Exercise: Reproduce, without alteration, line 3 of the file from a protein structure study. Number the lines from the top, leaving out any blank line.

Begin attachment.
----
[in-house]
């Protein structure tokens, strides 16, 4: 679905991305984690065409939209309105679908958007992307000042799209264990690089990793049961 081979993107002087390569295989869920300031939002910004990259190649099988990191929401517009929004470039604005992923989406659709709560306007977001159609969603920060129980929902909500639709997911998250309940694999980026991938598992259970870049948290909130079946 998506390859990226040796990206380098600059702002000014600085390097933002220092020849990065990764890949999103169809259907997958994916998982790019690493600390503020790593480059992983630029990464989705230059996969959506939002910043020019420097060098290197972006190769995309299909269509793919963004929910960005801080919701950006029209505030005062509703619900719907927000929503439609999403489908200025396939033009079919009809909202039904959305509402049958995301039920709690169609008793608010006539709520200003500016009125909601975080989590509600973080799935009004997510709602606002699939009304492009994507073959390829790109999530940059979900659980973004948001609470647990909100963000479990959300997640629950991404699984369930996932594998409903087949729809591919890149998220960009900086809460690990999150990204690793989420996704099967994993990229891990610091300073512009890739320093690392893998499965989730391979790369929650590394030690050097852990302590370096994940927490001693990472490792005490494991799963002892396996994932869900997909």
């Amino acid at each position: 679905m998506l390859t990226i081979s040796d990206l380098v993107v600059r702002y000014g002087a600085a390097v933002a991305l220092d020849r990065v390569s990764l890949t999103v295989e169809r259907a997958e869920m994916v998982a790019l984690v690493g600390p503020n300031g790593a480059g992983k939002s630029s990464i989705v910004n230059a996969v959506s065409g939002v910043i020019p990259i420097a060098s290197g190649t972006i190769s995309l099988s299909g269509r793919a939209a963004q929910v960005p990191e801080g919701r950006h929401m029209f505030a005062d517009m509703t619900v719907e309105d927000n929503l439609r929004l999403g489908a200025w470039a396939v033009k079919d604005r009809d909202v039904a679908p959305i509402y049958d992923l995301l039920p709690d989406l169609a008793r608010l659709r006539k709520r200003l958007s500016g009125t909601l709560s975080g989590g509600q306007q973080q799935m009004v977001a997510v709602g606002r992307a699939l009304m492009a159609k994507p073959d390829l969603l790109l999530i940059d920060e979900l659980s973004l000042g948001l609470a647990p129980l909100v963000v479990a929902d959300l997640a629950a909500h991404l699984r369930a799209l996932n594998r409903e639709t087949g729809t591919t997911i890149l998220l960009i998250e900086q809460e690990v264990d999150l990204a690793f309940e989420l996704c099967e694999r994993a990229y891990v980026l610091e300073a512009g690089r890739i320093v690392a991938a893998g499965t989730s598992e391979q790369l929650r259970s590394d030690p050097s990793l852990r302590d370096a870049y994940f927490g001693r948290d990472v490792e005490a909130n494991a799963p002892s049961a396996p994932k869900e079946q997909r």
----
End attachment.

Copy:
């Amino acid at each position: 679905m998506l390859t990226i081979s040796d990206l380098v993107v600059r702002y000014g002087a600085a390097v933002a991305l220092d020849r990065v390569s990764l890949t999103v295989e169809r259907a997958e869920m994916v998982a790019l984690v690493g600390p503020n300031g790593a480059g992983k939002s630029s990464i989705v910004n230059a996969v959506s065409g939002v910043i020019p990259i420097a060098s290197g190649t972006i190769s995309l099988s299909g269509r793919a939209a963004q929910v960005p990191e801080g919701r950006h929401m029209f505030a005062d517009m509703t619900v719907e309105d927000n929503l439609r929004l999403g489908a200025w470039a396939v033009k079919d604005r009809d909202v039904a679908p959305i509402y049958d992923l995301l039920p709690d989406l169609a008793r608010l659709r006539k709520r200003l958007s500016g009125t909601l709560s975080g989590g509600q306007q973080q799935m009004v977001a997510v709602g606002r992307a699939l009304m492009a159609k994507p073959d390829l969603l790109l999530i940059d920060e979900l659980s973004l000042g948001l609470a647990p129980l909100v963000v479990a929902d959300l997640a629950a909500h991404l699984r369930a799209l996932n594998r409903e639709t087949g729809t591919t997911i890149l998220l960009i998250e900086q809460e690990v264990d999150l990204a690793f309940e989420l996704c099967e694999r994993a990229y891990v980026l610091e300073a512009g690089r890739i320093v690392a991938a893998g499965t989730s598992e391979q790369l929650r259970s590394d030690p050097s990793l852990r302590d370096a870049y994940f927490g001693r948290d990472v490792e005490a909130n494991a799963p002892s049961a396996p994932k869900e079946q997909r």